Wetting of structured substrates and flexible membranes

Monday, December 7, 2009 - 1:30pm - 2:10pm
EE/CS 3-180
Reinhard Lipowsky (Max Planck Institute for Colloids and Interfaces)
Keywords: Wetting phenomena, surface domains, surface topography,
contact line pinning, fluid membranes, vesicles, intrinsic contact angles

Abstract: Two types of wetting phenomena will be discussed: (i) Morphological wetting
transitions at chemically patterned or topographically structured substrates; and
(ii) Wetting of flexible membranes such as lipid bilayers by aqueous phases.
Morphological wetting transitions between different droplet shapes occur, e.g., as one
varies the amount of liquid deposited on the structured substrate. [1,2] The basic
mechanism underlying this polymorphism is the freedom of contact angles at pinned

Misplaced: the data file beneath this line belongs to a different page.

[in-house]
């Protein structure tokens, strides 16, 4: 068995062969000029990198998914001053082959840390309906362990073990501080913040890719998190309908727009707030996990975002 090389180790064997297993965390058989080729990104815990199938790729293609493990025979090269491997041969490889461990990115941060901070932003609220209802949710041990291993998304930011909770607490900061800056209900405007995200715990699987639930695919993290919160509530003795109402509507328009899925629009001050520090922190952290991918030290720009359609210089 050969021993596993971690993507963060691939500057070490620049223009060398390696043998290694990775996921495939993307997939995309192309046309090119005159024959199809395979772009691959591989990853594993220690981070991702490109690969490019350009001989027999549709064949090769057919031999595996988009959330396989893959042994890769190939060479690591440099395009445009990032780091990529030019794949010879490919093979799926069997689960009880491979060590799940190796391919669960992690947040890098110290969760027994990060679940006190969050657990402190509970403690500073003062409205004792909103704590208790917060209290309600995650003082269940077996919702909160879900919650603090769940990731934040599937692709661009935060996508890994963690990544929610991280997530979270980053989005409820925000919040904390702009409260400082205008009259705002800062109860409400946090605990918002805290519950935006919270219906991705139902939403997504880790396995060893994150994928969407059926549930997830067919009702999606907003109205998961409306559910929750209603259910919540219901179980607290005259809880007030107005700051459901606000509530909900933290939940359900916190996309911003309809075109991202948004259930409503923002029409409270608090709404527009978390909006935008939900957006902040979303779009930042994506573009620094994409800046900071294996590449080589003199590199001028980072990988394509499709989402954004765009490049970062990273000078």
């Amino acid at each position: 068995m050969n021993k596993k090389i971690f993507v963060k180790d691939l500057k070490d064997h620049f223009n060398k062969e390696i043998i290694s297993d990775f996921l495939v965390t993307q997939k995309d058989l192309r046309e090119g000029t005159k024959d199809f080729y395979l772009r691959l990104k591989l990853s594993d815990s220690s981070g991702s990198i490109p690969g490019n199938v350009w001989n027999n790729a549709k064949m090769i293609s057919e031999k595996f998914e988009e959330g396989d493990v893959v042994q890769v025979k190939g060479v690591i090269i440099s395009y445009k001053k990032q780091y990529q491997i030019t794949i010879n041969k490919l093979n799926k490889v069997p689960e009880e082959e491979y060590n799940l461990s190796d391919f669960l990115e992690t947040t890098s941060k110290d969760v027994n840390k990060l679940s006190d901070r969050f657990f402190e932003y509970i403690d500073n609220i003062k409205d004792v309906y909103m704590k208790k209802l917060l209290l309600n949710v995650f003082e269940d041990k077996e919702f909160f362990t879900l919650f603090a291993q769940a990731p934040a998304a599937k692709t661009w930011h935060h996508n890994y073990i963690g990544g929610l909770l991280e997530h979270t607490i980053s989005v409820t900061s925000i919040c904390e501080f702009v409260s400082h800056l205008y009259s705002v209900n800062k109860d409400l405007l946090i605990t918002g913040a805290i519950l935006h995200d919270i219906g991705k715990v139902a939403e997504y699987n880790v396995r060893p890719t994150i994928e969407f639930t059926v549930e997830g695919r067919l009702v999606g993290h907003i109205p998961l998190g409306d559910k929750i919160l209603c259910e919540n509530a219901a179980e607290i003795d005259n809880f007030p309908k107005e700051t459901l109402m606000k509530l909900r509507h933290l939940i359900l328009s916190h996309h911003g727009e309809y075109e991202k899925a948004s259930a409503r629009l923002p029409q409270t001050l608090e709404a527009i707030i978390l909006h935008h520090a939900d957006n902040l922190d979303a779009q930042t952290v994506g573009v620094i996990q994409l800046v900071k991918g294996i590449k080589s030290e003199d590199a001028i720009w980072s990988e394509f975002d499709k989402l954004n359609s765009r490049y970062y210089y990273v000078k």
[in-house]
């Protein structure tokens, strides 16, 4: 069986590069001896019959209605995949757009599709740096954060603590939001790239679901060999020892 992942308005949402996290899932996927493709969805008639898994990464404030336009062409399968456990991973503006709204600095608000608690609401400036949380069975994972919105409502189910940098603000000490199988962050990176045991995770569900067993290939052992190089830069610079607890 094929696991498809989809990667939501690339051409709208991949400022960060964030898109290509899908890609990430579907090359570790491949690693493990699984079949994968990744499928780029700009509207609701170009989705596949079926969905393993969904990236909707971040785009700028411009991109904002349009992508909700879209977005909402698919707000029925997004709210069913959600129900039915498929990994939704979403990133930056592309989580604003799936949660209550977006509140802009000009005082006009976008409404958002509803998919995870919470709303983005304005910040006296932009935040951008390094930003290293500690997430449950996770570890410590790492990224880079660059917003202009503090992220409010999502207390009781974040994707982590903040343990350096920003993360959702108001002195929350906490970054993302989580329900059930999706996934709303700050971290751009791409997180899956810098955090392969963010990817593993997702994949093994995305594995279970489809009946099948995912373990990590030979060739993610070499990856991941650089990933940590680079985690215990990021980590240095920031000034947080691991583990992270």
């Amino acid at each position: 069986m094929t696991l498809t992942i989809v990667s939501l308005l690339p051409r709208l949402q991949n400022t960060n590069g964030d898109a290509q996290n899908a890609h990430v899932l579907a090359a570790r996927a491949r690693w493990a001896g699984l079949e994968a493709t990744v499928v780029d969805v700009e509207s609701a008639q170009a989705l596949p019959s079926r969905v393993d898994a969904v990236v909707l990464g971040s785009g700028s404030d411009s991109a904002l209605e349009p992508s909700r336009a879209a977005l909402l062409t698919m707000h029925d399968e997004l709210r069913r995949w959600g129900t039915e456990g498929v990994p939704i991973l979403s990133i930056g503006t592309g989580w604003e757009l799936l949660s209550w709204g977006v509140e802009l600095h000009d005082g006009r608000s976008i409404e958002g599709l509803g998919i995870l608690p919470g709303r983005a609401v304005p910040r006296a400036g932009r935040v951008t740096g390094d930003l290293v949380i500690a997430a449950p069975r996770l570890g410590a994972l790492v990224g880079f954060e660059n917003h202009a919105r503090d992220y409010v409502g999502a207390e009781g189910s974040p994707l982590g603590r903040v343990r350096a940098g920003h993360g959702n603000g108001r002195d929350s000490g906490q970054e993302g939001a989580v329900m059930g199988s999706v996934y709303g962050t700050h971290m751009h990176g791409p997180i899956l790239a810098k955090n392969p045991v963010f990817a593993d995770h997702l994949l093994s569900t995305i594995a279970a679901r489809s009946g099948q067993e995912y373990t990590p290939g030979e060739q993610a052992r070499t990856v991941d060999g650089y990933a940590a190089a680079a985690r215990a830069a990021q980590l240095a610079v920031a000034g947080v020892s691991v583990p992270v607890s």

contact lines. [3] The second system consists of lipid vesicles containing aqueous
solutions with two species of water-soluble polymers. When the polymer concentrations
are raised by deflation, the aqueous solution forms two coexisting liquid phases that
may undergo complete-to-partial wetting transitions at the vesicle membranes. [4] Partial
wetting is characterized by effective contact angles that can be measured by optical
microscopy and by an intrinsic contact angle that represents a 'hidden' material parameter. [5]

[1] R. Seemann et al. PNAS 102, 1848 (2005)

[2] P. Blecua, M. Brinkmann, R. Lipowsky, and J. Kierfeld. Langmuir (in press)

[3] R. Lipowsky et al. J. Phys.: Condens. Matter 17, S2885 (2005)

[4] Y.-H. Li, R. Lipowsky, and R. Dimova. JACS 130, 12252 (2008)

[5] H. Kusumaatmaja, Y.-H. Li, R. Dimova, and R. Lipowsky. Phys. Rev. Lett. (submitted)

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